AKA Diodes & Integrated Circuit (IC) Temperature Sensors
Semiconductor thermometers are usually produced in the form of ICs, Integrated Circuits. There are many types, sizes and models, but some vendors still provide precision semiconductor diodes to be used as temperature sensors. .
Most are quite small and their fundamental design results from the fact that
Semiconductor diodes have voltage-current characteristics that are temperature sensitive. That means that semiconductor triodes or transistors are also temperature sensitive.
(In truth, the bandgap in a silicon or germanium p-n diode is temperature sensitive; the higher the device’s temperature, the wider the bandgap and the larger the voltage drop across the gap.)
Needless to say, there devices have temperature measurement ranges that are small compared to thermocouples and RTDs, but, they can be quite accurate and inexpensive and very easy to interface with other electronics for display and control.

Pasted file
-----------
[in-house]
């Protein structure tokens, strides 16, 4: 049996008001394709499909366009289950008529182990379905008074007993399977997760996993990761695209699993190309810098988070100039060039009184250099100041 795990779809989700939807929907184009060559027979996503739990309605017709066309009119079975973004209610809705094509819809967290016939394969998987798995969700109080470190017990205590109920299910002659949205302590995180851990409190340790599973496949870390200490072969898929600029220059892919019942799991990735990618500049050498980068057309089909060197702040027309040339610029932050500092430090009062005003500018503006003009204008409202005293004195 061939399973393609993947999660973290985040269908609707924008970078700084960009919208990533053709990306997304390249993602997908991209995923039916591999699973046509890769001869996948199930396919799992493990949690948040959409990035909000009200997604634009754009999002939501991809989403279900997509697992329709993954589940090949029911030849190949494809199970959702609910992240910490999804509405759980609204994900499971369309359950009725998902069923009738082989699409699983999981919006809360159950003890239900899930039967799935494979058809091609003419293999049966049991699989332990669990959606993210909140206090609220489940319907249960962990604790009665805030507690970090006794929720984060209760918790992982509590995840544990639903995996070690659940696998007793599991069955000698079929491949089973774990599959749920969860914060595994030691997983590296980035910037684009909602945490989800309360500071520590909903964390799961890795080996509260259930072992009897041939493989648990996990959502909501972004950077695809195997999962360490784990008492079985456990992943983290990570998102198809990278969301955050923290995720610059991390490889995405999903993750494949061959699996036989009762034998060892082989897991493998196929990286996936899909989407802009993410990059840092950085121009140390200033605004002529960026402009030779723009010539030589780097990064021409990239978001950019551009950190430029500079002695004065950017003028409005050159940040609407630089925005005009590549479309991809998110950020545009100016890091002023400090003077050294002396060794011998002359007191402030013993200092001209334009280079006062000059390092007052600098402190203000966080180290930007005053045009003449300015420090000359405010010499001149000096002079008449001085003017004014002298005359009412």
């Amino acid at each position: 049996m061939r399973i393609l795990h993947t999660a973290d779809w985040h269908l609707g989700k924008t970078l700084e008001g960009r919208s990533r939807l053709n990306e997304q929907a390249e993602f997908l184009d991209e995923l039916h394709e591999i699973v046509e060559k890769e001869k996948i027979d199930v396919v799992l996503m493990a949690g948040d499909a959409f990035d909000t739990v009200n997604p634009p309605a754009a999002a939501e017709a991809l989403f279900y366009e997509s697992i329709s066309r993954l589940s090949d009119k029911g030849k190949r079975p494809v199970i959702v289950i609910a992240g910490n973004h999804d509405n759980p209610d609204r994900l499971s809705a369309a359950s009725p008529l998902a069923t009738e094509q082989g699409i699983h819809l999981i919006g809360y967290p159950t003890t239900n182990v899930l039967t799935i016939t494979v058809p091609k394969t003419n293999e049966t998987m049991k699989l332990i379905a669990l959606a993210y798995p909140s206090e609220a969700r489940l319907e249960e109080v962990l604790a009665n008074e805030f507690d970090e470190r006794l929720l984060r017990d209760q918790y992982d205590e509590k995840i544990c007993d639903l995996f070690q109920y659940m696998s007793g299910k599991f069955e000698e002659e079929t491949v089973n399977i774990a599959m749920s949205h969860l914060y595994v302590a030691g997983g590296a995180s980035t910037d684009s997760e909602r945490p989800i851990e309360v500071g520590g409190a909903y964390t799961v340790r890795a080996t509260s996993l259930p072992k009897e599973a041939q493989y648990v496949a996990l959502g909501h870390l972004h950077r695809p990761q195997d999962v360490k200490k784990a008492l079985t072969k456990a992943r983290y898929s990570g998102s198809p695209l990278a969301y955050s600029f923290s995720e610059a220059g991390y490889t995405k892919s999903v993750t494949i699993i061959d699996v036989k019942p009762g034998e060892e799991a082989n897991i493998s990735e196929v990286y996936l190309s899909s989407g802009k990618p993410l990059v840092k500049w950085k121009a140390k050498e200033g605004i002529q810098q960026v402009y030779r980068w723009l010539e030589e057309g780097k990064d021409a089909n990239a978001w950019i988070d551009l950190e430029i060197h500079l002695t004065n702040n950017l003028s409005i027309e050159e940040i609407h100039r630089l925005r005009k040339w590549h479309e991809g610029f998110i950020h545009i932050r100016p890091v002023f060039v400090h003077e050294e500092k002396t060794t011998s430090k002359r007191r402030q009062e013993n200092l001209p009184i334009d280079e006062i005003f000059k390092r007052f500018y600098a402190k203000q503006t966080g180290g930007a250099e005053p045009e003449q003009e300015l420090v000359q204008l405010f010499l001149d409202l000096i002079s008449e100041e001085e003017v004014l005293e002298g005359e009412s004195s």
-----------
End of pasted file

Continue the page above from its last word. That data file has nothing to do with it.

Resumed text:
Literally a whole mini-industry has sprung up around these seemingly simple devices.
Semiconductor technology enables devices to be produced efficiently and cheaply and to have properties designed to easily interface with many other types of semiconductor devices, such as amplifiers, power regulators, buffer output amplifiers and, least we forget, microcomputers.
The major uses are where the temperature range is limited to within a minimum temperature of about -25 °C to a maximum of about 200 °C.
Cost, accuracy, simplicity of interfacing with other circuit elements and size are factors in selecting a device to do a job and meet the both the accuracy and cost budgets.
Check the links below to the various sources of information on semiconductor thermometers or related devices.
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- Semiconductor Thermometer Types, Construction
- Recommended Use Limits and Tolerances
- How Semiconductor Thermometers Work, Lose Calibration and Fail
- Miscellaneous Information